At this time, J Edgar Hoover’s FBI, and police departments across America, were actively trying to destroy the Black Panther Party. One primary reason was because the Black Panthers were fearless fighters against racist police violence and their murders of African-Americans. The FBI utilized its COINTELPRO program to “neutralize,” a euphemistic term which really meant assassinating, murdering and imprisoning members of the Black Panthers. In 1969, Hoover had called the Black Panthers “the greatest threat to the internal security of the country.”

Some of the other New York Black Panthers jailed along with Afeni Shakur were: Lumumba Shakur, Ali Bey Hassan, Michael Tabor, Dhoruba al-Mujahid bin Wahad, Jamal Joseph, Abayama Katara, Baba Odinga, Joan Bird, Robert Collier, Sundiata Acoli, Lonnie Epps, Curtis Powell, Kuwasi Balagoon, Richard Harris, Lee Berry, Lee Roper, and Kwando Kinshasa. The Panther 21 faced a total of 156 charges. Before the trial started the Panther 21 had dwindled to 16 defendants.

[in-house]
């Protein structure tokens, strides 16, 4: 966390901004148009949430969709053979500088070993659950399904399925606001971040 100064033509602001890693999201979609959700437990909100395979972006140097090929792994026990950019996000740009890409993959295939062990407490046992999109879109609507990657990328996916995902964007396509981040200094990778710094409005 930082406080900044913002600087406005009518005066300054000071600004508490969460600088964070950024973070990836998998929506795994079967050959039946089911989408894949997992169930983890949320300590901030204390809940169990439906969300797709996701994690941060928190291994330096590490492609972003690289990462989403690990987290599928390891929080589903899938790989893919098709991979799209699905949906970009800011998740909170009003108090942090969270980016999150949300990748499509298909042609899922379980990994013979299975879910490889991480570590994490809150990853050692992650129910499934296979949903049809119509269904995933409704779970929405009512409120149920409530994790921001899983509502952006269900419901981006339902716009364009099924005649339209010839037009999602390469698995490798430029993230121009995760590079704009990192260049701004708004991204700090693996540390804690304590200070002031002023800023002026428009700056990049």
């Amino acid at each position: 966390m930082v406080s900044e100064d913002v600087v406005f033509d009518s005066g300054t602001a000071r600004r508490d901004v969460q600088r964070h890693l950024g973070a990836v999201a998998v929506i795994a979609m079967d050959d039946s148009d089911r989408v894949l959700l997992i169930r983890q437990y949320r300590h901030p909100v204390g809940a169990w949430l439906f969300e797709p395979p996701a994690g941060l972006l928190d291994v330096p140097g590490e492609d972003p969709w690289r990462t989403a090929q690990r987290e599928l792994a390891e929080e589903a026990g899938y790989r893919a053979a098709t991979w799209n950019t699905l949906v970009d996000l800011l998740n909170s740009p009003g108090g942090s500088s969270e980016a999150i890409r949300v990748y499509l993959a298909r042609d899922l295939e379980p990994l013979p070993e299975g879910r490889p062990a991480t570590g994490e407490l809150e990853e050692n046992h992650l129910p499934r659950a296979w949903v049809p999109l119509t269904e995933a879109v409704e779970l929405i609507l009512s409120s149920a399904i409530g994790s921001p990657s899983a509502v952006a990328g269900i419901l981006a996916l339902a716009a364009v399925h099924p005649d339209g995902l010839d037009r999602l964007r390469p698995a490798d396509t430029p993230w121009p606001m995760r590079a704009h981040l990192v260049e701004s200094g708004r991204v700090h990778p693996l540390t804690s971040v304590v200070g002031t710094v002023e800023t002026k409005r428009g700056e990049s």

Judge Charles Marks set bail for all the defendants at $100,000. Manhattan District Attorney Frank Hogan gave Assistant District Attorney Joseph A. Phillips the task of prosecuting the defendants with help from Jeffrey Weinsten. The trial was held before State Supreme Court Justice John M. Murtagh, in the New York County Courthouse, at 100 Centre Street.

Shakur, then 22, opted to defend herself in the case which became infamously known as the Panther 21 case. There were objections to her decision to defend herself—including by some of her co-defendants. Besides not being a trained lawyer, Shakur was pregnant—with Lesane Parish Crooks, otherwise known as Tupac Shakur—at the time.

She faced a 300-year sentence.

In court, Shakur skillfully interviewed witnesses and successfully argued her case for close to six months. In May 1971, she delivered a stunning humiliating blow to the Manhattan prosecution team—and to the New York political establishment—when the jury ruled in the Panthers’ favor and freed all the defendants. A few weeks later, on June 16, 1971, her son Tupac Amaru Shakur—an Inca phrase meaning “shining serpent”—was born.

An account of this epic New York trial was written in the book “The Briar Patch,” by Murray Kempton.